|Zawtika ||300 ||3.1 ||PTTEP ||Moattama |
|Source: Fitch Solutions |
As shown above, most of Myanmar’s gas production comes from four mature offshore fields: the Yadana, Shwe, Zawtika and Yetagun fields:
Yadana: France-based Total operates Myanmar’s biggest gas field, the Yadana in blocks M5 and M6, offshore Moattama basin, with a 31.24% interest. Yadana has peak output capacity of about 8.8bcm and is expected to produce close to this level into the early-2020s before declining. 75% of the field’s output is allocated for exports to Thailand, while the remainder is consumed domestically. Other partners include California-based UNOCAL Corporation, Thailand’s PTT and state-owned Myanma Oil and Gas Enterprise(MOGE) which holds a 15% stake.
Shwe: South Korea's POSCO-Daewoo International operates the Shwe field in the offshore Rakhine basin, which has a production capacity of 5.7bcm. About 77% of the field's output is exported to China. In May 2018, POSCO-Daewoo pledged to invest up to USD475mn over the coming years to develop and expand output from the Shwe, Shwe Phyu and Mya, which will help to maintain peak output at the field out to 2027. In September 2019, FEED contract for Phase III development for the field was awarded to McDermott International. Other partners include India’s ONGC and GAIL, South Korea's KOGAS and state-owned MOGE.
Zawtika: PTT's upstream arm PTTEP is the operator for the Zawtika field, which is also located in the Moattama basin. Two-thirds of the field's output are exported to Thailand, while the rest is re-routed domestically to be converted to electricity. Output from the field is expected to begin declining from 2023, according to government estimates. Risks lie to the upside from PTT's ongoing search for additional reserves in blocks M9 and M11, which reportedly saw up to 26 additional development wells drilled over 2018.
Yetagun: The Yetagun field is located in offshore blocks M12, 13 and 14, in the Gulf of Martaban, and all of its current output of about 0.5bcm, down from a peak of about 2bcm, is exported to Thailand. Malaysia’s state-owned Petronas operates the field; in April 2021, it declared 'force majeure' on production activities at the offshore Yetagun field in Myanmar which it operates, citing declining output, deteriorating field economics and amid growing safety risks to its staff and operations. Other participants in the project include Japan’s JX Nippon, PTT and MOGE.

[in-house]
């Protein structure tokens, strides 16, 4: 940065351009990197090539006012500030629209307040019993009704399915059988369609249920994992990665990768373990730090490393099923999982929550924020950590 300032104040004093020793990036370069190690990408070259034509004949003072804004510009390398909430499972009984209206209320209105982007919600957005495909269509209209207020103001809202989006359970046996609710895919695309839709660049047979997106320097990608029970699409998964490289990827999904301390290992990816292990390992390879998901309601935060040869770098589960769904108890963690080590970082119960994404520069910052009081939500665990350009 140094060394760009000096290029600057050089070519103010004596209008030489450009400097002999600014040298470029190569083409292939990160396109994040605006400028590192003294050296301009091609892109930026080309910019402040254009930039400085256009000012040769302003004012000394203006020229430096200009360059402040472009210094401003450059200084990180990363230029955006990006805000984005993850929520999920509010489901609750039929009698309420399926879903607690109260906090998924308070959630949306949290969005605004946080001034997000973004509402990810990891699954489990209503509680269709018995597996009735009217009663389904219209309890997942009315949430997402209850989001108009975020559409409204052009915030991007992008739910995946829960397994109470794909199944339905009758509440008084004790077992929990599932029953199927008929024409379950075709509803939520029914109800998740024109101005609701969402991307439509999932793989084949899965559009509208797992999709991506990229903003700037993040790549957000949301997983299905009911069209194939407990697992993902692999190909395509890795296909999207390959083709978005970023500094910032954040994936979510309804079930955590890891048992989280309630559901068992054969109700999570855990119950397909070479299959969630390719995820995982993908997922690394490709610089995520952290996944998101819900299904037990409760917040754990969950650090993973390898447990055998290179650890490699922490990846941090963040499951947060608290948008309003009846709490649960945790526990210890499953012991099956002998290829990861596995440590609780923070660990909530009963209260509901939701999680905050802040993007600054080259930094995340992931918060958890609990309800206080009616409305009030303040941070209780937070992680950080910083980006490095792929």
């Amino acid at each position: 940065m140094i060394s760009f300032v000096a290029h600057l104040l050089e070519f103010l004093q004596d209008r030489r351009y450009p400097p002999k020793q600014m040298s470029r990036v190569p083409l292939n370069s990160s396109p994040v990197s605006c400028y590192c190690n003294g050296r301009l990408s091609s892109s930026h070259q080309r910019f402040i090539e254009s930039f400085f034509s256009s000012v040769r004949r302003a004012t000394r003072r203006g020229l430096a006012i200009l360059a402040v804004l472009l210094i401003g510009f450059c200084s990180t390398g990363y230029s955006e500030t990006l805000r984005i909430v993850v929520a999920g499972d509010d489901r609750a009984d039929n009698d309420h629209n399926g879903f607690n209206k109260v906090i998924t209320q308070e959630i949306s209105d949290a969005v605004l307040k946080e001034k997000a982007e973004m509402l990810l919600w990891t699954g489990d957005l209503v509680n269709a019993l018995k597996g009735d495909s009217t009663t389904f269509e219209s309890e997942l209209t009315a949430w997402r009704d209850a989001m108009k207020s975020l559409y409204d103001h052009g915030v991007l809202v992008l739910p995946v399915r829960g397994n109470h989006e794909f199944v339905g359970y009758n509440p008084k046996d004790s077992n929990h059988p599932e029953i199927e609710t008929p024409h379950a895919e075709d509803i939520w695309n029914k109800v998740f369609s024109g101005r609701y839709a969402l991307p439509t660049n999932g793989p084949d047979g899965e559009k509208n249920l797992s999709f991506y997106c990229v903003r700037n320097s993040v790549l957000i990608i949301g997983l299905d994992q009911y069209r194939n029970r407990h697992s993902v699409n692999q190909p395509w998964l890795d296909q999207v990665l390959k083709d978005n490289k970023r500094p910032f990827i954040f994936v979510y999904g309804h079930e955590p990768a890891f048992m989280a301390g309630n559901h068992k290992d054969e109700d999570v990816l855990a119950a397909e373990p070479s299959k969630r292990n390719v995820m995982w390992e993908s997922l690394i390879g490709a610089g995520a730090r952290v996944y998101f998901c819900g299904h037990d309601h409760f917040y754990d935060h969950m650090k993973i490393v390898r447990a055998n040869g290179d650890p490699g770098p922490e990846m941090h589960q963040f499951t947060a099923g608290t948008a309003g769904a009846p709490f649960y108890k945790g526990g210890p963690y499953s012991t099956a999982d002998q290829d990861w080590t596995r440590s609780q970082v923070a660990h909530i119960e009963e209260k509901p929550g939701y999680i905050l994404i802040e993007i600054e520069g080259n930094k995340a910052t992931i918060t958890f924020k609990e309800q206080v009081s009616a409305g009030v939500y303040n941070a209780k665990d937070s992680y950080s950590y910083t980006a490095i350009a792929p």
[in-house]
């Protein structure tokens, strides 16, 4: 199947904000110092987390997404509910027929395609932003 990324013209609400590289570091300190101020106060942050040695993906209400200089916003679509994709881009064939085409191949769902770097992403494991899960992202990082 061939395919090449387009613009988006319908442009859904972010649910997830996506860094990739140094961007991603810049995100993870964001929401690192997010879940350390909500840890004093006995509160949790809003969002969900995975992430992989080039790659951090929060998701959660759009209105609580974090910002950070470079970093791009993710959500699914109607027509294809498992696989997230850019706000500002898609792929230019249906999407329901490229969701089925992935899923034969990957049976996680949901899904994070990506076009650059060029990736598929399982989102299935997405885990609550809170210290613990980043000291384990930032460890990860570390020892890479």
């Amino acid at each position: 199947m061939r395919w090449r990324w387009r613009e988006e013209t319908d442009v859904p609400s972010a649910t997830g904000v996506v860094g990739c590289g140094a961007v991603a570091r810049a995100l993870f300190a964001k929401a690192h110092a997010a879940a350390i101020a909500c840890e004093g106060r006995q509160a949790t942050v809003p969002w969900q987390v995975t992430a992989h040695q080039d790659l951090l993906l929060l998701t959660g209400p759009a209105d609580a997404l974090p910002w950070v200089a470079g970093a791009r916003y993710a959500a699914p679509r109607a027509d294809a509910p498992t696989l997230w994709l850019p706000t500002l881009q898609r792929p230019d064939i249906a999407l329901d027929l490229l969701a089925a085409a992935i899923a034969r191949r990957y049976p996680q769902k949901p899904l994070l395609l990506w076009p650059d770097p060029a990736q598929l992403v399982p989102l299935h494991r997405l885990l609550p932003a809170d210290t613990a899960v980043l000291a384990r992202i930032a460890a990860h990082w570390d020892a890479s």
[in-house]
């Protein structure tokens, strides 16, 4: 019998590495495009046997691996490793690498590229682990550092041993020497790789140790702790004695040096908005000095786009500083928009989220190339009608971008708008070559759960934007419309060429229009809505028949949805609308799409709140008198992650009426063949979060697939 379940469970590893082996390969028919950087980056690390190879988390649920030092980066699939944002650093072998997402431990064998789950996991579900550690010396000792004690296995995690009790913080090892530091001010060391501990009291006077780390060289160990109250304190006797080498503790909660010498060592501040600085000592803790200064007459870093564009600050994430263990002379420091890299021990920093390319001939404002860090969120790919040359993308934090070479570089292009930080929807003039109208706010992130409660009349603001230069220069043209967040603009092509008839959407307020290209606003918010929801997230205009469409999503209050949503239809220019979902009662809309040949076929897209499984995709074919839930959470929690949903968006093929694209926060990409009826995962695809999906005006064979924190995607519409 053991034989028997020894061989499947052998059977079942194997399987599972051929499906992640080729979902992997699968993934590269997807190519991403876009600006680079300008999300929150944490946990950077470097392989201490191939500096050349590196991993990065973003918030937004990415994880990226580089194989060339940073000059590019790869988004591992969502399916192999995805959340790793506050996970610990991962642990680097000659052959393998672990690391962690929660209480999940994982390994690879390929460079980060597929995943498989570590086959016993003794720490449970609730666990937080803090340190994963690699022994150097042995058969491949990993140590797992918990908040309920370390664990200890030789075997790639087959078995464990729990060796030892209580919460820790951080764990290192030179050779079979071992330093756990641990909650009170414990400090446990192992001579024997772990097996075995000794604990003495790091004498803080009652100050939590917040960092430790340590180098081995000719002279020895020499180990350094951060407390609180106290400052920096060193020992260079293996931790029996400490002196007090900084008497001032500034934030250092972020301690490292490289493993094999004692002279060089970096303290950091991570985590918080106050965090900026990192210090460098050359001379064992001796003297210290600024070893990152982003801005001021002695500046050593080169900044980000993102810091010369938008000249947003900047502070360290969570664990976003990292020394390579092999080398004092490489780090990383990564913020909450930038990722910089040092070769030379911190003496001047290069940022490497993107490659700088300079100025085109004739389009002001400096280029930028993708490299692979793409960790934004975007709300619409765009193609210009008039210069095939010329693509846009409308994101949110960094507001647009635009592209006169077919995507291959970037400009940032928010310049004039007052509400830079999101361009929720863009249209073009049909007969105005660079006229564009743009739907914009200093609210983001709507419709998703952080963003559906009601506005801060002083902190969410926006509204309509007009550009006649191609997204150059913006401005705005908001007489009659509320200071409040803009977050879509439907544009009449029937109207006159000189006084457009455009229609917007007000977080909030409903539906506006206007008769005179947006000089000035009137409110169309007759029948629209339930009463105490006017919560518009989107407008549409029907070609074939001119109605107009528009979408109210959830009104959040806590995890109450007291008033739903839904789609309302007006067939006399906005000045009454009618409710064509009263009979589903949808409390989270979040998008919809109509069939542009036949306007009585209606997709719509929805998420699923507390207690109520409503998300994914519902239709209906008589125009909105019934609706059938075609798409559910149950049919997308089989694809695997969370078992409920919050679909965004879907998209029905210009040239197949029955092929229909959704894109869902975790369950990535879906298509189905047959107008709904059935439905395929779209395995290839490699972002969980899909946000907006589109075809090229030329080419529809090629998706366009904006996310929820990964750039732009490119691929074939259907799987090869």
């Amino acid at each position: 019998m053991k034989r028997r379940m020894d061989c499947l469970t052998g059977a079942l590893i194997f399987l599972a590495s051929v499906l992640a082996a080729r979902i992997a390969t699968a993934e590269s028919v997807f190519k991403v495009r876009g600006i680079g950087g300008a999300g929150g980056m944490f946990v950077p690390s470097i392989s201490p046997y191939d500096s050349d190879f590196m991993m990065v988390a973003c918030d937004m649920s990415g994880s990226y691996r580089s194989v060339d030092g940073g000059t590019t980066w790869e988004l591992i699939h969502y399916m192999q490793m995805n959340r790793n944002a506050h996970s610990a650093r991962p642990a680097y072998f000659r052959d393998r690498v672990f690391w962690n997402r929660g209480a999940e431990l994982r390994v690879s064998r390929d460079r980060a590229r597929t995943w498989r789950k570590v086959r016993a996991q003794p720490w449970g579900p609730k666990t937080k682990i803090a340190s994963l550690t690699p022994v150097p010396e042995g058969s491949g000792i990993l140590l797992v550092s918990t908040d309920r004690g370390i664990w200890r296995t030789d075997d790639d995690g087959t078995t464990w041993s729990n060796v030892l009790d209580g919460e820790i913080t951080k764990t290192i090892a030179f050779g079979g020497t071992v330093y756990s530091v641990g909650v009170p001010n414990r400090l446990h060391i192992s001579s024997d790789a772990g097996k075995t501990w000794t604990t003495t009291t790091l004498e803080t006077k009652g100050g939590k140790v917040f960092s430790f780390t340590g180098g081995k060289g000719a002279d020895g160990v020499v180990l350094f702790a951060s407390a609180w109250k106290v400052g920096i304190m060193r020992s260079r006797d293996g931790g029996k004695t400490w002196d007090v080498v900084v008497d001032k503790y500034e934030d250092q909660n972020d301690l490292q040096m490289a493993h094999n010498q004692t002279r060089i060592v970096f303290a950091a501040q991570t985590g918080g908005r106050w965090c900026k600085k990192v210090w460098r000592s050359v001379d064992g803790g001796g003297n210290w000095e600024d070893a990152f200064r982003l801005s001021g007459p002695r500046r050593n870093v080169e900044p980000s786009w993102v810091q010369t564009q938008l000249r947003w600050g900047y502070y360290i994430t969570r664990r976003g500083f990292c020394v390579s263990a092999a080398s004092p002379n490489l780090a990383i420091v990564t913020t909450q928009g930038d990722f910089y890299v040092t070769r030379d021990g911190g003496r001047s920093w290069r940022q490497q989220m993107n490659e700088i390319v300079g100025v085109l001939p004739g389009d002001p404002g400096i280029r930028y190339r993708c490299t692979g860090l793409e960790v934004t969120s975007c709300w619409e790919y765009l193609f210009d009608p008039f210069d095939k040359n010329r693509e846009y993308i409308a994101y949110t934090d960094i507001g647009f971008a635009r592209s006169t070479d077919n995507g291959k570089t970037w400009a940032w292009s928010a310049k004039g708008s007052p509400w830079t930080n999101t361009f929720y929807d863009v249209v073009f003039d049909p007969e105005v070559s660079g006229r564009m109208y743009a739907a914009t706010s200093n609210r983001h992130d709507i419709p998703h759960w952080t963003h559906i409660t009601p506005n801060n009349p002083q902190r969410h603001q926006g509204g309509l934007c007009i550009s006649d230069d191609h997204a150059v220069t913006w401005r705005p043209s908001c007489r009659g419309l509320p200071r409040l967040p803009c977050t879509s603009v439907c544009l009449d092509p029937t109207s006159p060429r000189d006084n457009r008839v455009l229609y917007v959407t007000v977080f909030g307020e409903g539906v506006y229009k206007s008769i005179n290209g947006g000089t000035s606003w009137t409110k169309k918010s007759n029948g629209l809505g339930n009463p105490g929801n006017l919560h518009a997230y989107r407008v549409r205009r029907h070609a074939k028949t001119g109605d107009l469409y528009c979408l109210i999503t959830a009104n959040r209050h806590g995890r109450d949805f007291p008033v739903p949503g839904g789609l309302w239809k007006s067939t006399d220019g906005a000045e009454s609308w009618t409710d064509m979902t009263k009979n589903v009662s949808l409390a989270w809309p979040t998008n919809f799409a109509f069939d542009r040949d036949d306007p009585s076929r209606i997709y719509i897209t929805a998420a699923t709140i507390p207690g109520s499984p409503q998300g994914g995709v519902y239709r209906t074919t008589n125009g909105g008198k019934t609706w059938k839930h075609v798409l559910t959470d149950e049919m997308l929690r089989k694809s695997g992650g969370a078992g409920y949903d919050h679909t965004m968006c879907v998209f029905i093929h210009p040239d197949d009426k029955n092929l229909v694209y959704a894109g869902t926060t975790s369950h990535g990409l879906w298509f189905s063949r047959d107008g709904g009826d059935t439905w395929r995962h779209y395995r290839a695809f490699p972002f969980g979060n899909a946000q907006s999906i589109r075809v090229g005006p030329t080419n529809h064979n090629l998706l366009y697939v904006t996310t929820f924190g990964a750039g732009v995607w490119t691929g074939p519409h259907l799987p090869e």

Outlook Lacklustre As Assets Mature, New Projects Halt
Myanmar - Gas Production Forecast (2020-2031)
e/f = Fitch Solutions estimate/forecast. Source: EIA, BP, Fitch Solutions
Some of the most likely sources of additional output are as follows:
- PTT’s M-3 block, offshore Gulf of Martaban, is anticipated to come online in 2023, bringing through new output capacity of about 60mscfd (0.6bcm) in the first phase. M-3 will supply gas to a 600MW gas-fired power plant in New Yangon City, which the SOE is developing with Global Power Synergy.
- Consultation process for additional offshore drilling programs for AD-1 commenced in April 2019, after a well drilled by Woodside Petroleum in 2018, Aung Siddhi-1, interjected a combined 26m of net gas pay. First gas may be possible by 2023, according to the Ministry of Electricity and Energy (MEE).
- At end-2019, the JV of Total, Woodside Petroleum and local firm MPRL E&P has signed an agreement to explore and develop Block A6, Myanmar’s first ultra-deepwater project. High cost could prove to be a stumbling block, although the government did sign off on favourable fiscal terms proposed by the consortium to replace original contract terms in place since 2007 to support project economics.
- The block is estimated to contain below-ground gas reserves of about 2-3tcf, a little over 40% of certified reserves at the largest domestic gas field Yadana. The current target to produce first gas is set at 2024.
Gas Production (Myanmar 2020-2025)
|Indicator ||2020e ||2021e ||2022f ||2023f ||2024f ||2025f |
|Dry natural gas production, bcm ||16.0 ||14.0 ||13.2 ||12.6 ||12.2 ||11.8 |
|Dry natural gas production, bcm, % y-o-y ||-2.0 ||-12.5 ||-6.0 ||-4.0 ||-3.5 ||-3.0 |
|Dry natural gas production, % of domestic consumption ||332.0 ||310.7 ||315.8 ||319.1 ||317.4 ||314.2 |
|e/f = Fitch Solutions estimate/forecast. Source: EIA, BP, Fitch Solutions |
Gas Production (Myanmar 2026-2031)
|Indicator ||2026f ||2027f ||2028f ||2029f ||2030f ||2031f |
|Dry natural gas production, bcm ||11.6 ||11.5 ||11.1 ||10.9 ||10.7 ||10.5 |
|Dry natural gas production, bcm, % y-o-y ||-2.0 ||-1.0 ||-3.0 ||-2.0 ||-2.0 ||-2.0 |
|Dry natural gas production, % of domestic consumption ||311.0 ||301.9 ||288.5 ||279.9 ||271.6 ||263.5 |
|f = Fitch Solutions forecast. Source: BP, Fitch Solutions |
This report from Fitch Solutions Country Risk & Industry Research is a product of Fitch Solutions Group Ltd, UK Company registration number 08789939 ('FSG'). FSG is an affiliate of Fitch Ratings Inc. ('Fitch Ratings'). FSG is solely responsible for the content of this report, without any input from Fitch Ratings.